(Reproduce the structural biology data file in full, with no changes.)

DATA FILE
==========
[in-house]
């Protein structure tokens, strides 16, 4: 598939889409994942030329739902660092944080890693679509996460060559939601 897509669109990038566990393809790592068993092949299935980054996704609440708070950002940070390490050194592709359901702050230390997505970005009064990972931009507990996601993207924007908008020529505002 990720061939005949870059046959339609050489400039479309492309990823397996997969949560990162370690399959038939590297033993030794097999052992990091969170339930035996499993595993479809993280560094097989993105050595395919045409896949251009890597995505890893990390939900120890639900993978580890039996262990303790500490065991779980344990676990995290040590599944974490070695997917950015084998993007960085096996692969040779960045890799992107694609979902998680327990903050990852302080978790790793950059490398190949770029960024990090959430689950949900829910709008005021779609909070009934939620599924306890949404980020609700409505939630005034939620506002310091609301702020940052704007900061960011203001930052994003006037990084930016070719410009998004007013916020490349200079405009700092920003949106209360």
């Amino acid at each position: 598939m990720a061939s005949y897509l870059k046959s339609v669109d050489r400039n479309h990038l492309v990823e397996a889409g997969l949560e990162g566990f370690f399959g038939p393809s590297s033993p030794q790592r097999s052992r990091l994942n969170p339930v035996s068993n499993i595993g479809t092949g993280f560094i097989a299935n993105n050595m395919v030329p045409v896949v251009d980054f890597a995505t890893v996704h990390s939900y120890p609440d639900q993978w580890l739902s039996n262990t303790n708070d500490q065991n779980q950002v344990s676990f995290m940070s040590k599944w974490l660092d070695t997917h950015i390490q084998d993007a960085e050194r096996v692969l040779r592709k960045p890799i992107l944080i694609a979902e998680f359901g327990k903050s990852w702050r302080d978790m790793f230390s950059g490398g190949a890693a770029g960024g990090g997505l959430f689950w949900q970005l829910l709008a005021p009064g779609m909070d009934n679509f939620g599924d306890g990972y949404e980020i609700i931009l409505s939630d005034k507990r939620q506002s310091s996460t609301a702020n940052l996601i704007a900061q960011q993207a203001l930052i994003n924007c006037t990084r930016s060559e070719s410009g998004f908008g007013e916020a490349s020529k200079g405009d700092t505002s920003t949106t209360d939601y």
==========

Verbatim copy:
[in-house]
């Protein structure tokens, strides 16, 4: 598939889409994942030329739902660092944080890693679509996460060559939601 897509669109990038566990393809790592068993092949299935980054996704609440708070950002940070390490050194592709359901702050230390997505970005009064990972931009507990996601993207924007908008020529505002 990720061939005949870059046959339609050489400039479309492309990823397996997969949560990162370690399959038939590297033993030794097999052992990091969170339930035996499993595993479809993280560094097989993105050595395919045409896949251009890597995505890893990390939900120890639900993978580890039996262990303790500490065991779980344990676990995290040590599944974490070695997917950015084998993007960085096996692969040779960045890799992107694609979902998680327990903050990852302080978790790793950059490398190949770029960024990090959430689950949900829910709008005021779609909070009934939620599924306890949404980020609700409505939630005034939620506002310091609301702020940052704007900061960011203001930052994003006037990084930016070719410009998004007013916020490349200079405009700092920003949106209360």
């Amino acid at each position: 598939m990720a061939s005949y897509l870059k046959s339609v669109d050489r400039n479309h990038l492309v990823e397996a889409g997969l949560e990162g566990f370690f399959g038939p393809s590297s033993p030794q790592r097999s052992r990091l994942n969170p339930v035996s068993n499993i595993g479809t092949g993280f560094i097989a299935n993105n050595m395919v030329p045409v896949v251009d980054f890597a995505t890893v996704h990390s939900y120890p609440d639900q993978w580890l739902s039996n262990t303790n708070d500490q065991n779980q950002v344990s676990f995290m940070s040590k599944w974490l660092d070695t997917h950015i390490q084998d993007a960085e050194r096996v692969l040779r592709k960045p890799i992107l944080i694609a979902e998680f359901g327990k903050s990852w702050r302080d978790m790793f230390s950059g490398g190949a890693a770029g960024g990090g997505l959430f689950w949900q970005l829910l709008a005021p009064g779609m909070d009934n679509f939620g599924d306890g990972y949404e980020i609700i931009l409505s939630d005034k507990r939620q506002s310091s996460t609301a702020n940052l996601i704007a900061q960011q993207a203001l930052i994003n924007c006037t990084r930016s060559e070719s410009g998004f908008g007013e916020a490349s020529k200079g405009d700092t505002s920003t949106t209360d939601y």